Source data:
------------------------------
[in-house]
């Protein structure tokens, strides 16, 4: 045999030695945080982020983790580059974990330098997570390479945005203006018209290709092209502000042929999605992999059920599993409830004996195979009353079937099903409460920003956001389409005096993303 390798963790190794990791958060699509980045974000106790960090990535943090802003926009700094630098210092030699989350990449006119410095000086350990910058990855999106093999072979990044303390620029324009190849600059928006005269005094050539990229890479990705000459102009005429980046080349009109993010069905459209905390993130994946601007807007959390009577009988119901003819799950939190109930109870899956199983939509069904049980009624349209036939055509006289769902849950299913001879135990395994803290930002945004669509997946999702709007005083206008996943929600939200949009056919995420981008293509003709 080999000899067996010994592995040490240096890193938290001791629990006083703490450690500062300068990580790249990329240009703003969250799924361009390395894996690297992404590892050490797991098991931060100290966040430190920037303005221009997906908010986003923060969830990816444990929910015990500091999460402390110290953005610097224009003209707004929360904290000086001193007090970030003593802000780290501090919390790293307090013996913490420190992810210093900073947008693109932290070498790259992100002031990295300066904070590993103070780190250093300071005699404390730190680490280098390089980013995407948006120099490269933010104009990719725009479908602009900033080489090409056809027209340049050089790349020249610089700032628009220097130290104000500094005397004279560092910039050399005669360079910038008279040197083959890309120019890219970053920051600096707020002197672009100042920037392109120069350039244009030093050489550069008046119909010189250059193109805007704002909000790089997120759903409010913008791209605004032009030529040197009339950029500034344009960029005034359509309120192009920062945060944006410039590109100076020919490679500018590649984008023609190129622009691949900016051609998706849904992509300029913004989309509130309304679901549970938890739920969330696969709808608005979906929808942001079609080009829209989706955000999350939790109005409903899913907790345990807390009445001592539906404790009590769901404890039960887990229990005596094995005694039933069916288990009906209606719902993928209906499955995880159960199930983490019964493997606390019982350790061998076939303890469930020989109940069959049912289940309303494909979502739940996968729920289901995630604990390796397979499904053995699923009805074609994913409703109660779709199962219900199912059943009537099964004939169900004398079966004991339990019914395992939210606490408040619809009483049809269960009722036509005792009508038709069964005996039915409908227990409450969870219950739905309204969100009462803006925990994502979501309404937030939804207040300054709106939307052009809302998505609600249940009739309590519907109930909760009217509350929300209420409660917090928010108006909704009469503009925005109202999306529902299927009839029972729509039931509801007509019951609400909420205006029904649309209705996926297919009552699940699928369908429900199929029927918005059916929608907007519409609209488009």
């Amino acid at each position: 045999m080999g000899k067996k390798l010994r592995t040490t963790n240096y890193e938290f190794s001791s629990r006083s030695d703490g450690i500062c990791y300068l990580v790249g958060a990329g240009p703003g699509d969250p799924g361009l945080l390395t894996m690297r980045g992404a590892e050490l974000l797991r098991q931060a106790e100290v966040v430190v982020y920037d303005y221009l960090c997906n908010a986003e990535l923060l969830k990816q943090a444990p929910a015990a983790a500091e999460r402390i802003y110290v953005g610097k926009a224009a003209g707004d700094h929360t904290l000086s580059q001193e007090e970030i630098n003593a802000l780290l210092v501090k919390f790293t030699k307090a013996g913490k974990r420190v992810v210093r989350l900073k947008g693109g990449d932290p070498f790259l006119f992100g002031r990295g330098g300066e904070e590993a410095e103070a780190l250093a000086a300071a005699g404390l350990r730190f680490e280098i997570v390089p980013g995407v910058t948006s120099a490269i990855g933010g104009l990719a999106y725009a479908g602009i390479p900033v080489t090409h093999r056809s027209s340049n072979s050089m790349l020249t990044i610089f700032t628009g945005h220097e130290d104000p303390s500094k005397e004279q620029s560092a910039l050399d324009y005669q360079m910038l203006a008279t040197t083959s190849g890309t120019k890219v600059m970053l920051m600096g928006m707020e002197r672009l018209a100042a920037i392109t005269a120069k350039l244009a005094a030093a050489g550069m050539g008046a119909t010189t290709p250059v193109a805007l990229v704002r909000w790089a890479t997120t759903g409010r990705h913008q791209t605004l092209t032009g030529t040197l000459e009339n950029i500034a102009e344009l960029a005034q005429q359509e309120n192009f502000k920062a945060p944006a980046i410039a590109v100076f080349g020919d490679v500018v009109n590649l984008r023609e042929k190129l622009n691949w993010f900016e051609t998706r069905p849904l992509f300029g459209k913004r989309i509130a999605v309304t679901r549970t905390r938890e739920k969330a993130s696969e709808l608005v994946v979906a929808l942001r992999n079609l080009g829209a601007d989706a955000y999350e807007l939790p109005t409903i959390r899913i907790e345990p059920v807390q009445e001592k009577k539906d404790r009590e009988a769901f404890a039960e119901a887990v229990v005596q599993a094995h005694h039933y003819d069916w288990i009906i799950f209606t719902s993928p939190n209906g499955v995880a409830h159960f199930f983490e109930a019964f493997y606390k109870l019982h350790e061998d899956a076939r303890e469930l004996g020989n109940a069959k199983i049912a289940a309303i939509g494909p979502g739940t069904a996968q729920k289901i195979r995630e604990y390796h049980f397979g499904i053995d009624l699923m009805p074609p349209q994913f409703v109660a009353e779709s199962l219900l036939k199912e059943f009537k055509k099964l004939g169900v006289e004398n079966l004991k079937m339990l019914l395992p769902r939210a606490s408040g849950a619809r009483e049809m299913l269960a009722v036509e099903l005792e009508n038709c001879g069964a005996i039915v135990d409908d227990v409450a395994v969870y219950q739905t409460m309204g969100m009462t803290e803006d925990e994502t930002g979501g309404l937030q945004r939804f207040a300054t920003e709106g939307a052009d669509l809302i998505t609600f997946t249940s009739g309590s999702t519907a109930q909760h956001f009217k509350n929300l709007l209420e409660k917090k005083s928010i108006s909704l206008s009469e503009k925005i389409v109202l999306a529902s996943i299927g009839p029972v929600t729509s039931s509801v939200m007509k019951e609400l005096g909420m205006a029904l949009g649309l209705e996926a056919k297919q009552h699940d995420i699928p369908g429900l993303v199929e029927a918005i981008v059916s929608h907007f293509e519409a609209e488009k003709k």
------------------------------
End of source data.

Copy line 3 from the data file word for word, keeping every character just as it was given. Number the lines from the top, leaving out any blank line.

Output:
């Amino acid at each position: 045999m080999g000899k067996k390798l010994r592995t040490t963790n240096y890193e938290f190794s001791s629990r006083s030695d703490g450690i500062c990791y300068l990580v790249g958060a990329g240009p703003g699509d969250p799924g361009l945080l390395t894996m690297r980045g992404a590892e050490l974000l797991r098991q931060a106790e100290v966040v430190v982020y920037d303005y221009l960090c997906n908010a986003e990535l923060l969830k990816q943090a444990p929910a015990a983790a500091e999460r402390i802003y110290v953005g610097k926009a224009a003209g707004d700094h929360t904290l000086s580059q001193e007090e970030i630098n003593a802000l780290l210092v501090k919390f790293t030699k307090a013996g913490k974990r420190v992810v210093r989350l900073k947008g693109g990449d932290p070498f790259l006119f992100g002031r990295g330098g300066e904070e590993a410095e103070a780190l250093a000086a300071a005699g404390l350990r730190f680490e280098i997570v390089p980013g995407v910058t948006s120099a490269i990855g933010g104009l990719a999106y725009a479908g602009i390479p900033v080489t090409h093999r056809s027209s340049n072979s050089m790349l020249t990044i610089f700032t628009g945005h220097e130290d104000p303390s500094k005397e004279q620029s560092a910039l050399d324009y005669q360079m910038l203006a008279t040197t083959s190849g890309t120019k890219v600059m970053l920051m600096g928006m707020e002197r672009l018209a100042a920037i392109t005269a120069k350039l244009a005094a030093a050489g550069m050539g008046a119909t010189t290709p250059v193109a805007l990229v704002r909000w790089a890479t997120t759903g409010r990705h913008q791209t605004l092209t032009g030529t040197l000459e009339n950029i500034a102009e344009l960029a005034q005429q359509e309120n192009f502000k920062a945060p944006a980046i410039a590109v100076f080349g020919d490679v500018v009109n590649l984008r023609e042929k190129l622009n691949w993010f900016e051609t998706r069905p849904l992509f300029g459209k913004r989309i509130a999605v309304t679901r549970t905390r938890e739920k969330a993130s696969e709808l608005v994946v979906a929808l942001r992999n079609l080009g829209a601007d989706a955000y999350e807007l939790p109005t409903i959390r899913i907790e345990p059920v807390q009445e001592k009577k539906d404790r009590e009988a769901f404890a039960e119901a887990v229990v005596q599993a094995h005694h039933y003819d069916w288990i009906i799950f209606t719902s993928p939190n209906g499955v995880a409830h159960f199930f983490e109930a019964f493997y606390k109870l019982h350790e061998d899956a076939r303890e469930l004996g020989n109940a069959k199983i049912a289940a309303i939509g494909p979502g739940t069904a996968q729920k289901i195979r995630e604990y390796h049980f397979g499904i053995d009624l699923m009805p074609p349209q994913f409703v109660a009353e779709s199962l219900l036939k199912e059943f009537k055509k099964l004939g169900v006289e004398n079966l004991k079937m339990l019914l395992p769902r939210a606490s408040g849950a619809r009483e049809m299913l269960a009722v036509e099903l005792e009508n038709c001879g069964a005996i039915v135990d409908d227990v409450a395994v969870y219950q739905t409460m309204g969100m009462t803290e803006d925990e994502t930002g979501g309404l937030q945004r939804f207040a300054t920003e709106g939307a052009d669509l809302i998505t609600f997946t249940s009739g309590s999702t519907a109930q909760h956001f009217k509350n929300l709007l209420e409660k917090k005083s928010i108006s909704l206008s009469e503009k925005i389409v109202l999306a529902s996943i299927g009839p029972v929600t729509s039931s509801v939200m007509k019951e609400l005096g909420m205006a029904l949009g649309l209705e996926a056919k297919q009552h699940d995420i699928p369908g429900l993303v199929e029927a918005i981008v059916s929608h907007f293509e519409a609209e488009k003709k």